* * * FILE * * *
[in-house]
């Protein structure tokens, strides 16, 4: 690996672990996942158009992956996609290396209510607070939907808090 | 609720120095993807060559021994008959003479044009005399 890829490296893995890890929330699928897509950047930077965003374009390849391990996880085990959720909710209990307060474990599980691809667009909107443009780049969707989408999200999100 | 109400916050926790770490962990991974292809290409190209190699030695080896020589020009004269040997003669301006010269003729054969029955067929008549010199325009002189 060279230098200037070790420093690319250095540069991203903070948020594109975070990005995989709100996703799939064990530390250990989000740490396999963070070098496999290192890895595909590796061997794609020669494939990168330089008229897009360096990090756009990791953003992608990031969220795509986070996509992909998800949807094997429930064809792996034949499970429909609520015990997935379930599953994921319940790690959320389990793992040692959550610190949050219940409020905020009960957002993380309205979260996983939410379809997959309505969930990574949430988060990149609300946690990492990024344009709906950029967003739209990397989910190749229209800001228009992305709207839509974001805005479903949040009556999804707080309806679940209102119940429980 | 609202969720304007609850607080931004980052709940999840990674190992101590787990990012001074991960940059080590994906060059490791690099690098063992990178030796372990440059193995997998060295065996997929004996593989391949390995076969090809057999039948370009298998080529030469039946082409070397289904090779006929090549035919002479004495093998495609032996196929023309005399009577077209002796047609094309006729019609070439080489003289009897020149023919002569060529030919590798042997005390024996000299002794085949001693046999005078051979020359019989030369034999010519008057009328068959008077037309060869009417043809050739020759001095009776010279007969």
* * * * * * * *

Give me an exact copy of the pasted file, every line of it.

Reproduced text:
[in-house]
């Protein structure tokens, strides 16, 4: 690996672990996942158009992956996609290396209510607070939907808090 | 609720120095993807060559021994008959003479044009005399 890829490296893995890890929330699928897509950047930077965003374009390849391990996880085990959720909710209990307060474990599980691809667009909107443009780049969707989408999200999100 | 109400916050926790770490962990991974292809290409190209190699030695080896020589020009004269040997003669301006010269003729054969029955067929008549010199325009002189 060279230098200037070790420093690319250095540069991203903070948020594109975070990005995989709100996703799939064990530390250990989000740490396999963070070098496999290192890895595909590796061997794609020669494939990168330089008229897009360096990090756009990791953003992608990031969220795509986070996509992909998800949807094997429930064809792996034949499970429909609520015990997935379930599953994921319940790690959320389990793992040692959550610190949050219940409020905020009960957002993380309205979260996983939410379809997959309505969930990574949430988060990149609300946690990492990024344009709906950029967003739209990397989910190749229209800001228009992305709207839509974001805005479903949040009556999804707080309806679940209102119940429980 | 609202969720304007609850607080931004980052709940999840990674190992101590787990990012001074991960940059080590994906060059490791690099690098063992990178030796372990440059193995997998060295065996997929004996593989391949390995076969090809057999039948370009298998080529030469039946082409070397289904090779006929090549035919002479004495093998495609032996196929023309005399009577077209002796047609094309006729019609070439080489003289009897020149023919002569060529030919590798042997005390024996000299002794085949001693046999005078051979020359019989030369034999010519008057009328068959008077037309060869009417043809050739020759001095009776010279007969």